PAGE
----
DC: It’s not often we get to visit the sites of our books—but when the opportunity arises, I’m eager to go. Visiting the places keeps them top of mind when working on the book and gives insight into setting. While there I looked for any details that would give more of a correct sense of place to the visuals. Once example is knowing what kind of landscape or horizon the city has. I knew there wouldn’t be mountains on the horizon in Oklahoma, but would there be any hills? Would the ground be orange like other parts of the state? Lots of trees or no trees? Seeing the park in person also brought up the idea of including in the artwork somehow the postures in the bronze Hostility, Hope, and Humiliation statues. (See if you can find any of them when you look through the book.)

The Tower of Reconciliation with the bronze Hope statue in the background

Q: What was the most challenging part of working on Unspeakable?

CH: The reading I did before starting on the edit was tough, but I knew it was also essential for me to do so I could fully understand the history. As I read, I kept thinking it was impossible to make a book about the topic, despite the fact that I already had the manuscript in hand. That reading helped me come to Carole Boston Weatherford’s text with a tremendous appreciation for how she’d taken a topic that felt impossible and carefully shaped it into a poem that can be shared with readers of all ages.

DC: Learning the history and Tulsa’s attempt to erase it was hard. Figuring out how visuals could work in a book for young people about this topic was tricky. Finding the right words to say the artwork is beautiful without sounding cheerful about it was also tricky. Looking back, this went fairly well though. Really for me, the hardest part was entirely coincidental with current events: receiving the first piece of final art from Floyd—the cover piece with the Greenwood District in destruction and family fleeing—the same week that many businesses on a main commercial street in my city had been looted and burned during civil unrest after the death of George Floyd. Another entirely sobering reminder of how far we as a nation have NOT come in the 99 years since the Tulsa Race Massacre, and why we need to make books like this that tell hidden stories. The cover art is stunning and I was very glad to see it—the emotion that Floyd works so beautifully into his illustrations of people does justice to the story and made for an intense and memorable first viewing of the cover art.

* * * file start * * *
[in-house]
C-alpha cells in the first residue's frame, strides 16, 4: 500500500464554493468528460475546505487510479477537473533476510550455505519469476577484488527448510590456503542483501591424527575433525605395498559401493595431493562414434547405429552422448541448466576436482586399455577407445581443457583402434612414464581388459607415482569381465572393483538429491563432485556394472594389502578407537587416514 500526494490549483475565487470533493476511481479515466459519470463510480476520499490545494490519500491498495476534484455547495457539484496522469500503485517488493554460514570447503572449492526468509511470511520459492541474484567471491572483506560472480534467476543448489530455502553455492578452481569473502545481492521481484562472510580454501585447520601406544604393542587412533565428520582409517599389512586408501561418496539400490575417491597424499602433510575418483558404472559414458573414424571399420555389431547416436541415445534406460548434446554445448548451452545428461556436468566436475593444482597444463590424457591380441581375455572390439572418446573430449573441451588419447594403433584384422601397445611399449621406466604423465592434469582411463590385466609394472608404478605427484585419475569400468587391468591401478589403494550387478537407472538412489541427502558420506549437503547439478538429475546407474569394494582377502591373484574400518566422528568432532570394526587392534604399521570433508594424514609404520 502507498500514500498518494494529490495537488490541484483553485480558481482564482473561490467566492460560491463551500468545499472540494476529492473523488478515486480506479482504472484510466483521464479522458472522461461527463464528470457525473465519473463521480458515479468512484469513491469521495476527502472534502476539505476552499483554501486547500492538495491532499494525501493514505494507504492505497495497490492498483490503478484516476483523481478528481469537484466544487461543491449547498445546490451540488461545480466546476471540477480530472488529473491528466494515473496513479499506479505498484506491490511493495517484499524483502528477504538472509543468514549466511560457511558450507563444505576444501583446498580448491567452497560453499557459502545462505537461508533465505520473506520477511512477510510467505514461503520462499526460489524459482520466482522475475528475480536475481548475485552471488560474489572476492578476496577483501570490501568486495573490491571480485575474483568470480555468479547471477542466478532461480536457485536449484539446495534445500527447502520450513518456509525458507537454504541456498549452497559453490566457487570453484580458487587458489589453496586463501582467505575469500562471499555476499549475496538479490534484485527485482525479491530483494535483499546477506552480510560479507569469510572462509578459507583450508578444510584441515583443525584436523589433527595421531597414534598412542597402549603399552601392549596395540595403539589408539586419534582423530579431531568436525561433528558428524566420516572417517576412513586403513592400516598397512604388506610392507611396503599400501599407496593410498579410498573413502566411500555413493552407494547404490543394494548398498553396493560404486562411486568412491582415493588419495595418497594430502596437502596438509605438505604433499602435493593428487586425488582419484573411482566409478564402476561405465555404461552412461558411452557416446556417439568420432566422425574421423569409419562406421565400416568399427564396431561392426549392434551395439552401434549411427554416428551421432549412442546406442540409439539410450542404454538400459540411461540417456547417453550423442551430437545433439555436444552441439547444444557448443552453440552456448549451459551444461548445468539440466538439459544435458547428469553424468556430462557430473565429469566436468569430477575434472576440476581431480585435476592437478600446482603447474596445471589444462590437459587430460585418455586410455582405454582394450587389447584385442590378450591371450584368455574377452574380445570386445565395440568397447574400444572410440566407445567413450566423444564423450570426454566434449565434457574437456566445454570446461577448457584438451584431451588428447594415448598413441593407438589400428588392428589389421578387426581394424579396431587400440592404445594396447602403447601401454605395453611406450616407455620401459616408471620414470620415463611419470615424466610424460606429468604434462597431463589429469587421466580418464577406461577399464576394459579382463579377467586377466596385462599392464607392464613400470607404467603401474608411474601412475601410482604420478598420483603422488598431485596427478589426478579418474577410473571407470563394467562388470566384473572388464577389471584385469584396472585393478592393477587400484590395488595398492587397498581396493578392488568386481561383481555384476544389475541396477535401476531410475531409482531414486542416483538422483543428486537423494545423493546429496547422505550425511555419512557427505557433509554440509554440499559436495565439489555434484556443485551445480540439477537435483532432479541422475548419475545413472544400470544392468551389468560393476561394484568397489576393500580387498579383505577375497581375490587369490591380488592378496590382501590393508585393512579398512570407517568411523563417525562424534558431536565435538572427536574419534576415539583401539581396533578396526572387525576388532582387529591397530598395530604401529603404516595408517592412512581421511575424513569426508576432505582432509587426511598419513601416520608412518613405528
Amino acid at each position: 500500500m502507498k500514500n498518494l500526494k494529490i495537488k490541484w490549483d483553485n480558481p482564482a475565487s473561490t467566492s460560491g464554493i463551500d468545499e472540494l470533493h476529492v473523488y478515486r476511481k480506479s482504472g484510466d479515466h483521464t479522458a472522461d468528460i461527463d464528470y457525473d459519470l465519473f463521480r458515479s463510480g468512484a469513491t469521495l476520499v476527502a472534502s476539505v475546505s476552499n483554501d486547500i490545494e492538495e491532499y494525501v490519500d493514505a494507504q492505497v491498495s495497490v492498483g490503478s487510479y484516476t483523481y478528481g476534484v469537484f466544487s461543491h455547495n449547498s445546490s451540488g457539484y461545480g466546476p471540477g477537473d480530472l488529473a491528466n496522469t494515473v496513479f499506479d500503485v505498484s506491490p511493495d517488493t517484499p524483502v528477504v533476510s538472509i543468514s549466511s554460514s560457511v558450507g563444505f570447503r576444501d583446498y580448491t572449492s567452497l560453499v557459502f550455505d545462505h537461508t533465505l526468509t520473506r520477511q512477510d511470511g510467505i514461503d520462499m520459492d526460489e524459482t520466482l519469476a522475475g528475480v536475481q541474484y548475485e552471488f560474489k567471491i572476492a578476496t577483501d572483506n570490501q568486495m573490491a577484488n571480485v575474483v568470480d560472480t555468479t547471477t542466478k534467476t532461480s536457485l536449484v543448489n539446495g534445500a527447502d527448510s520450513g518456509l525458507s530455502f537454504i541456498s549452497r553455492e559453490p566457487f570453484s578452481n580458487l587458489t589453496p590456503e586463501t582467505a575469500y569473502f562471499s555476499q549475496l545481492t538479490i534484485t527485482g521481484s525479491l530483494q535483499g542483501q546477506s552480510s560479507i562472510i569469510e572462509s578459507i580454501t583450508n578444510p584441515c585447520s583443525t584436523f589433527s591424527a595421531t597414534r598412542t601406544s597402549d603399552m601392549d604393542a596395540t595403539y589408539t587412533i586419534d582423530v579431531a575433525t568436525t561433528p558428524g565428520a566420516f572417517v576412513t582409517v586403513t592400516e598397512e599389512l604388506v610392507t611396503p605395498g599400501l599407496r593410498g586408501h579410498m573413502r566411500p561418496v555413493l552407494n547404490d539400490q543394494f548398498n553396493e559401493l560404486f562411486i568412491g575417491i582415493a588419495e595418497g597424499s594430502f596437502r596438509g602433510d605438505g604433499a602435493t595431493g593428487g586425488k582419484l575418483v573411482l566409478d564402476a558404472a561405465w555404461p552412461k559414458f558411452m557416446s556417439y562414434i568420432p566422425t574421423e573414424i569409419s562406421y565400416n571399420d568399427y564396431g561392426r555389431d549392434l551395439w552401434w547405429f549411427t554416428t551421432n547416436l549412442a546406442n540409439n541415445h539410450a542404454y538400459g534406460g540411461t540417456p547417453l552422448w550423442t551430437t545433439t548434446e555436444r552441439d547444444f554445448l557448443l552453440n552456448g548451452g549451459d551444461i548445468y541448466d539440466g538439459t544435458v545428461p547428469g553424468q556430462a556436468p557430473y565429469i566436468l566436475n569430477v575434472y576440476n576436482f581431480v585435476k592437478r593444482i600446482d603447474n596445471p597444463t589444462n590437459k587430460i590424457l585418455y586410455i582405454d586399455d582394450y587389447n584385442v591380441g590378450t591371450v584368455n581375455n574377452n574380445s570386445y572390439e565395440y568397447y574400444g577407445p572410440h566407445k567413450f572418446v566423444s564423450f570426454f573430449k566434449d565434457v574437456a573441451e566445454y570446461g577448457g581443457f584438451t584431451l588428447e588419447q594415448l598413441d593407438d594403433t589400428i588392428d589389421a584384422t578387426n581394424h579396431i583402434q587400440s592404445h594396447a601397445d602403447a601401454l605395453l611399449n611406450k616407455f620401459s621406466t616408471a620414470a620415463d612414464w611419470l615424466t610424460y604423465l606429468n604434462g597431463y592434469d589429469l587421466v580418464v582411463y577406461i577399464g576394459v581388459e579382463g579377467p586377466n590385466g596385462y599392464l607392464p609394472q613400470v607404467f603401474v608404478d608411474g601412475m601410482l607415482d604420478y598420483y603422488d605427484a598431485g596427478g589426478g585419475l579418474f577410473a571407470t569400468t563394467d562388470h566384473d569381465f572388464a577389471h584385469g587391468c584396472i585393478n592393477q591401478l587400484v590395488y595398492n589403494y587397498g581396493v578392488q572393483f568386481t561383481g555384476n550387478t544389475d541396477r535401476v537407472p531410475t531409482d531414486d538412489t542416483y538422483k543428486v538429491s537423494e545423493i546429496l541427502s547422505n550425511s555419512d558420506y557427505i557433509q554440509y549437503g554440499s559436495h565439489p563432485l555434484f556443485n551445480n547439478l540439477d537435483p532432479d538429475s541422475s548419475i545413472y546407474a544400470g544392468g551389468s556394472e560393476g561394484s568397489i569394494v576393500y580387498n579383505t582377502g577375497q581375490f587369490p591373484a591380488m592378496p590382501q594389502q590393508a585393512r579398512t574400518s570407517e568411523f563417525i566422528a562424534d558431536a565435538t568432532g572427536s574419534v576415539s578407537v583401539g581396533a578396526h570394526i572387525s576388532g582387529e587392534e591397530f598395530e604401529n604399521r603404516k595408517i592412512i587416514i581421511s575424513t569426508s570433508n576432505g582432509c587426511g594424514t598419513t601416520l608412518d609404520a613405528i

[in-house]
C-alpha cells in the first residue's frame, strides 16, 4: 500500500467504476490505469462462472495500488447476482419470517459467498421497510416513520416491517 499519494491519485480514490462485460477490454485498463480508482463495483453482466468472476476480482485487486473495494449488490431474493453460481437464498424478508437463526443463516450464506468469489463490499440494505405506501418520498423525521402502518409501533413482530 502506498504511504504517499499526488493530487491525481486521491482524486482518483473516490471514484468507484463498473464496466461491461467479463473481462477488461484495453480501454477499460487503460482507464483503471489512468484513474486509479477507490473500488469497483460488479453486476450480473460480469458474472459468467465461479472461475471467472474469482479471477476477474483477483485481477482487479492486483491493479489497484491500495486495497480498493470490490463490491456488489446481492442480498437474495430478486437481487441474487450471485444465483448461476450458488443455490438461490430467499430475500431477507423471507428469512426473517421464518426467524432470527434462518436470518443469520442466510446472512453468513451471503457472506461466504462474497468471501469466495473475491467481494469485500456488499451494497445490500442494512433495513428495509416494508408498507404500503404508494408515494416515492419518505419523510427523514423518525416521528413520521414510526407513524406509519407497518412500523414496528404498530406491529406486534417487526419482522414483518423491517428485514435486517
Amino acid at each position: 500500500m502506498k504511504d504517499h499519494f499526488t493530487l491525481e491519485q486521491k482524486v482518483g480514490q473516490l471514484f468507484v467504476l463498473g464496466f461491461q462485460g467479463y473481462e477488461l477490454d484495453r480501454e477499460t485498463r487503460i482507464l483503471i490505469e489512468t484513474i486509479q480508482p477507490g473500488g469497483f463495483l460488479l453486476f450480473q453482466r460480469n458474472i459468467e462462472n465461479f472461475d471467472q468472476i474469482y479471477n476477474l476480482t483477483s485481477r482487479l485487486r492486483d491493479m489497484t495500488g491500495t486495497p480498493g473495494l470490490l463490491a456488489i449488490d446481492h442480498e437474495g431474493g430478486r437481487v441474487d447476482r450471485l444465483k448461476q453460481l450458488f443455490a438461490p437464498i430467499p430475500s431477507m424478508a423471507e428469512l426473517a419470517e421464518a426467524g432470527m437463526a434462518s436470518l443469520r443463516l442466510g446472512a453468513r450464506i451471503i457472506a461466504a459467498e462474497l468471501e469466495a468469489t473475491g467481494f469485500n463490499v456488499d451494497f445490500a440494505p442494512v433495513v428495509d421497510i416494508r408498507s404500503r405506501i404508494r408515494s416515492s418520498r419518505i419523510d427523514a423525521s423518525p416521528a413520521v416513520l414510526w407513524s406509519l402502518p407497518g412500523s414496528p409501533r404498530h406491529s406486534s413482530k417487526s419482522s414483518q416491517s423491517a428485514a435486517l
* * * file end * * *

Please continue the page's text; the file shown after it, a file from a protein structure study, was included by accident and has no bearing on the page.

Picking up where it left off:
I hope this book, Carole’s words, and Floyd’s art, will help readers everywhere along the path to better understanding and awareness of our country’s history.

One of three bronze sculptures at Reconciliation park. The other two sculptures represent hostility and humiliation, and all three are based on photos from the 1921 massacre.

For more about Unspeakable and illustrator Floyd Cooper’s family connection to the Tulsa Race Massacre, check out the cover reveal at The Brown Bookshelf here. And for a Q&A with Carole Boston Weatherford’s about the book, check out this blog post.

2 thoughts on “Unspeakable: A Visit to Tulsa’s Black Wall Street

  1. Charles Waters

    Thank you for sharing this process on the behind the scenes look at a book that will resonate for generations to come!